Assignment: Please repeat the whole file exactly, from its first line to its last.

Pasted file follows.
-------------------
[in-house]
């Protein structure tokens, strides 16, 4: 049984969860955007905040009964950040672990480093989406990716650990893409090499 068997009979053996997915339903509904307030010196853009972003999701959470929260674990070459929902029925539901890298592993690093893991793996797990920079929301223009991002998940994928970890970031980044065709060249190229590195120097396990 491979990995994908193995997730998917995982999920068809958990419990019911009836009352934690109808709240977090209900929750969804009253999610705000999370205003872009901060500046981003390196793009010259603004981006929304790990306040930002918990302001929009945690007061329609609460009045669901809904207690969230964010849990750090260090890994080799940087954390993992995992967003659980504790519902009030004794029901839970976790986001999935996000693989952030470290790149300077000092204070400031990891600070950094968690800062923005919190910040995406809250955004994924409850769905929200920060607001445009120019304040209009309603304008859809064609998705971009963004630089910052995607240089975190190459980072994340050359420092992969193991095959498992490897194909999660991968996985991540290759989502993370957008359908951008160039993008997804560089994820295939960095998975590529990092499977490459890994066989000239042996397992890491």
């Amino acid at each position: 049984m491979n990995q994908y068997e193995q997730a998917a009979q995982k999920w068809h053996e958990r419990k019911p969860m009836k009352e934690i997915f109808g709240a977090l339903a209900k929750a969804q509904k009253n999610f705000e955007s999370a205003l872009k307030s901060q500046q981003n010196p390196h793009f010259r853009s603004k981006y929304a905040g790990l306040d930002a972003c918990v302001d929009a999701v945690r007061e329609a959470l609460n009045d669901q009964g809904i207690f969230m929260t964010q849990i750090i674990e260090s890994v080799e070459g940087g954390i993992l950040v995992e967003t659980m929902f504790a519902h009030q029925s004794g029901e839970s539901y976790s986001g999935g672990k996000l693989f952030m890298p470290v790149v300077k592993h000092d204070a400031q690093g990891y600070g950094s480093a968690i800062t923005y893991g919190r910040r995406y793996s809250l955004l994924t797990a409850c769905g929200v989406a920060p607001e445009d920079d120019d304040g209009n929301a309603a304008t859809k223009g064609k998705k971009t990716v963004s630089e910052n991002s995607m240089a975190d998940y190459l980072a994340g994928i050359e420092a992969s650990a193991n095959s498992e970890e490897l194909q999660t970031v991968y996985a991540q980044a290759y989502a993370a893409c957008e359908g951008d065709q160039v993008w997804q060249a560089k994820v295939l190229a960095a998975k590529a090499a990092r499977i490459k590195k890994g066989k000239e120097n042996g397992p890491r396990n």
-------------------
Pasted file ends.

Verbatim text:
[in-house]
């Protein structure tokens, strides 16, 4: 049984969860955007905040009964950040672990480093989406990716650990893409090499 068997009979053996997915339903509904307030010196853009972003999701959470929260674990070459929902029925539901890298592993690093893991793996797990920079929301223009991002998940994928970890970031980044065709060249190229590195120097396990 491979990995994908193995997730998917995982999920068809958990419990019911009836009352934690109808709240977090209900929750969804009253999610705000999370205003872009901060500046981003390196793009010259603004981006929304790990306040930002918990302001929009945690007061329609609460009045669901809904207690969230964010849990750090260090890994080799940087954390993992995992967003659980504790519902009030004794029901839970976790986001999935996000693989952030470290790149300077000092204070400031990891600070950094968690800062923005919190910040995406809250955004994924409850769905929200920060607001445009120019304040209009309603304008859809064609998705971009963004630089910052995607240089975190190459980072994340050359420092992969193991095959498992490897194909999660991968996985991540290759989502993370957008359908951008160039993008997804560089994820295939960095998975590529990092499977490459890994066989000239042996397992890491």
């Amino acid at each position: 049984m491979n990995q994908y068997e193995q997730a998917a009979q995982k999920w068809h053996e958990r419990k019911p969860m009836k009352e934690i997915f109808g709240a977090l339903a209900k929750a969804q509904k009253n999610f705000e955007s999370a205003l872009k307030s901060q500046q981003n010196p390196h793009f010259r853009s603004k981006y929304a905040g790990l306040d930002a972003c918990v302001d929009a999701v945690r007061e329609a959470l609460n009045d669901q009964g809904i207690f969230m929260t964010q849990i750090i674990e260090s890994v080799e070459g940087g954390i993992l950040v995992e967003t659980m929902f504790a519902h009030q029925s004794g029901e839970s539901y976790s986001g999935g672990k996000l693989f952030m890298p470290v790149v300077k592993h000092d204070a400031q690093g990891y600070g950094s480093a968690i800062t923005y893991g919190r910040r995406y793996s809250l955004l994924t797990a409850c769905g929200v989406a920060p607001e445009d920079d120019d304040g209009n929301a309603a304008t859809k223009g064609k998705k971009t990716v963004s630089e910052n991002s995607m240089a975190d998940y190459l980072a994340g994928i050359e420092a992969s650990a193991n095959s498992e970890e490897l194909q999660t970031v991968y996985a991540q980044a290759y989502a993370a893409c957008e359908g951008d065709q160039v993008w997804q060249a560089k994820v295939l190229a960095a998975k590529a090499a990092r499977i490459k590195k890994g066989k000239e120097n042996g397992p890491r396990n």